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Prisoner hunger strike against Texas’ solitary confinement policy nears one-week mark

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Dozens of Texas prisoners are nearly a week into a hunger strike over what they call the state’s harsh solitary confinement policy.

At least 72 prisoners have not eaten as of last Friday, the Texas Department of Criminal Justice said in a statement to the Texas Tribune.

An activist associated with the movement told the outlet that the number is closer to 120, which is down from the roughly 300 that started out participating in the protest on Jan. 10.

The hunger strike is being carried out in opposition to the TDCJ’s policy of putting members of prison gangs into solitary confinement. Gang members want solitary confinement to be behavior-based, not status-based, and began their strike on the opening day of Texas’ legislative session in hopes of convincing lawmakers to do something about the policy.

Texas started the policy — which corrections officials call “Restrictive Housing” — in the mid-1980s when gang violence surged as prison populations grew, according to Texas Public Radio.

“The thought was, if you could separate people who are in gangs from the general population, it would create a safer environment,” Michele Deitch, the director of the LBJ Prison and Jail Lab at the University of Texas Law, told The Texas Standard.


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“In many ways that is the case,” she continued. “However, it has created really what amounts to torture for people who are in that setting.”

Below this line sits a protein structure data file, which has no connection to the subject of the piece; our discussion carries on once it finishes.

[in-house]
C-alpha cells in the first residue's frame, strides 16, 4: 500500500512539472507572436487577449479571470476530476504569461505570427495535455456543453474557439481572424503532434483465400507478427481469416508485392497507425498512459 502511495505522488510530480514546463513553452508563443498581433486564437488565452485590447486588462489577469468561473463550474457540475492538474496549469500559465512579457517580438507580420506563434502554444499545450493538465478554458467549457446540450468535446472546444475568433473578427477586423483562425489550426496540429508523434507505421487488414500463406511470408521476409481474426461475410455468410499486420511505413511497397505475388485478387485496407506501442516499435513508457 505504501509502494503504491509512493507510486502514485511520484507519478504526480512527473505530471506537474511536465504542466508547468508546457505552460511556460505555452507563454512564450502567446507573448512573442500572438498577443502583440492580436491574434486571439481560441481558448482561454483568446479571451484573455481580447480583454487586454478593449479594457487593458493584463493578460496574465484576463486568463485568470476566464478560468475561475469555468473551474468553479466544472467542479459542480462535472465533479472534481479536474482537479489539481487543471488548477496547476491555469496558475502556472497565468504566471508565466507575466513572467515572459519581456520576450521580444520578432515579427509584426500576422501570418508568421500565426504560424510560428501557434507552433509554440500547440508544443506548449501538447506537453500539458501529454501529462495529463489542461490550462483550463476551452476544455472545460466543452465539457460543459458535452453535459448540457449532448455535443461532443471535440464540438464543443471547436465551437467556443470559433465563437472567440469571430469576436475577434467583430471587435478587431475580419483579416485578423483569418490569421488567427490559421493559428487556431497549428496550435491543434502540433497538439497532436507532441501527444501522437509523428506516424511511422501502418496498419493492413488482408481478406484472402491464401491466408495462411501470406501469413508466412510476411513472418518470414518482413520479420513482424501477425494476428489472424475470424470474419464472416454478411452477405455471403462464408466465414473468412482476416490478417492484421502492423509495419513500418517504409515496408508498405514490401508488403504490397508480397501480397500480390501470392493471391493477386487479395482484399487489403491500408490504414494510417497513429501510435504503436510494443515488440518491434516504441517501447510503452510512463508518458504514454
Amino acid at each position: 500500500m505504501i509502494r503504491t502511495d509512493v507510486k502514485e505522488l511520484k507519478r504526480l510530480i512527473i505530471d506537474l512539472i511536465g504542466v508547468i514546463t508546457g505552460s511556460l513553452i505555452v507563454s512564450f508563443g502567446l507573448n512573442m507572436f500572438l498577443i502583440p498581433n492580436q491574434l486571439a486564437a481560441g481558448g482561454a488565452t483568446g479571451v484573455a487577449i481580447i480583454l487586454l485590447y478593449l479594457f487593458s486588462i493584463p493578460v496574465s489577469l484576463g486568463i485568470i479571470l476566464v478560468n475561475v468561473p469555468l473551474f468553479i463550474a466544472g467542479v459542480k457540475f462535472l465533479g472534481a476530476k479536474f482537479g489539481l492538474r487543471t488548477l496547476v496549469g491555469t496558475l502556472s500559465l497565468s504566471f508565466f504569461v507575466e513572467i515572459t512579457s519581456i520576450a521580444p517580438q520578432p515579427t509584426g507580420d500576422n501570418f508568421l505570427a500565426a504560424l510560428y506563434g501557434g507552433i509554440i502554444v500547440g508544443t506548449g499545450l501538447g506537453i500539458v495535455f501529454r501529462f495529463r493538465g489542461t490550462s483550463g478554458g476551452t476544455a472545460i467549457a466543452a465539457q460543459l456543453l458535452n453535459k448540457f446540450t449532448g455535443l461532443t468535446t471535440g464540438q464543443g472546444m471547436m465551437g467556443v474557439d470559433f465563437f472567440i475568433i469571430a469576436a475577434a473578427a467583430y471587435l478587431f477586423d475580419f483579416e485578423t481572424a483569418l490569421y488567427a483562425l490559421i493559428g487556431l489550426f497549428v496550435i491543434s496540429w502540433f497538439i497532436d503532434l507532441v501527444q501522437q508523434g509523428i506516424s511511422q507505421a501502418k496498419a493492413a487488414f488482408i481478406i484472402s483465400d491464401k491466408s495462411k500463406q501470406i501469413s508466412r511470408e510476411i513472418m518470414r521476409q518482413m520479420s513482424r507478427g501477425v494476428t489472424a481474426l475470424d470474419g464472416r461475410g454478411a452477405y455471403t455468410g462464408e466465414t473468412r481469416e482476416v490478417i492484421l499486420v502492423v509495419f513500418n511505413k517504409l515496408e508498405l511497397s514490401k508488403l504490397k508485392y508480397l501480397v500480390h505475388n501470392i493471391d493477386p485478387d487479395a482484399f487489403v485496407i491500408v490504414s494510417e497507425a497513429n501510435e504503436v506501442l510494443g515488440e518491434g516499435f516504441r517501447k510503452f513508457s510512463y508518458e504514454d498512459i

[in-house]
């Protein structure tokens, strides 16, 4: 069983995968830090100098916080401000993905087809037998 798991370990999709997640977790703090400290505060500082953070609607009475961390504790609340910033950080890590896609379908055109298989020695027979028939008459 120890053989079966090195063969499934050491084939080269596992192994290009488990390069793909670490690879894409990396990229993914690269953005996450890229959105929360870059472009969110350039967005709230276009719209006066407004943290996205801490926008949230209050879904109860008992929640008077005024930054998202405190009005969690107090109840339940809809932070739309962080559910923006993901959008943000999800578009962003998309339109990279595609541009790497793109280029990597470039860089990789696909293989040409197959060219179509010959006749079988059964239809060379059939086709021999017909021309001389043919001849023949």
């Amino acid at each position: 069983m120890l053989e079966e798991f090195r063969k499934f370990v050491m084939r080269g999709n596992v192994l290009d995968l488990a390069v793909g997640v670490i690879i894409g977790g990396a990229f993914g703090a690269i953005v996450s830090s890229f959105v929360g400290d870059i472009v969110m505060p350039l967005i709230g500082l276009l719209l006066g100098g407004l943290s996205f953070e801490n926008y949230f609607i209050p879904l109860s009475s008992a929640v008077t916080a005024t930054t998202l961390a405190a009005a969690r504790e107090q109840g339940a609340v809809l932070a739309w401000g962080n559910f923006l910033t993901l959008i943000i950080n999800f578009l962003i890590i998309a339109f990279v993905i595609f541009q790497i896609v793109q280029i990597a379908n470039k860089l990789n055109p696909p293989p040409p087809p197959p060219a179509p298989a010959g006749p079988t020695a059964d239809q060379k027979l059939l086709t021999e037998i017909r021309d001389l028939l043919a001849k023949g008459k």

Over 3,100 prisoners are in solitary confinement in the Lone Star state, down from over 9,100 in 2007, according to the TDCJ. More than 500 have been in solitary confinement for more than a decade.

The state allows gang members to leave solitary confinement when they disassociate from the gang.

“If known prison gang members in state custody do not like their current confinement conditions, they are free to renounce their gang and we will offer them a pathway back into general population,” Amanda Hernandez, a spokesperson for the TDCJ, told the Texas Tribune on Friday. “We will not, however, give them free reign within our correctional facilities to recruit new members and try to continue their criminal enterprises.”

But Ms. Deitch and others have said that the reentry program for gang members can take years to get into, and would require the gangsters to share information about the gang with law enforcement.

“In prison parlance, it would be snitching on the group and informing on the group’s organizational structure, naming names, other members of the group. And that is highly risky,” David Pyrooz, associate professor of sociology at the University of Colorado Boulder, told Texas Public Radio.

The TDCJ said that prisoners on strike are evaluated each day, and doctors have authorization to force-feed a prisoner whose condition worsens.

Prison officials said that the strike is being organized by a member of the Aryan Brotherhood, but an activist associated with the movement said that members of the Mexican Mafia are mainly behind the hunger strike.

Sixteen prisoners held a similar demonstration last year over the span of multiple days. One man was hospitalized as a result of that hunger strike.



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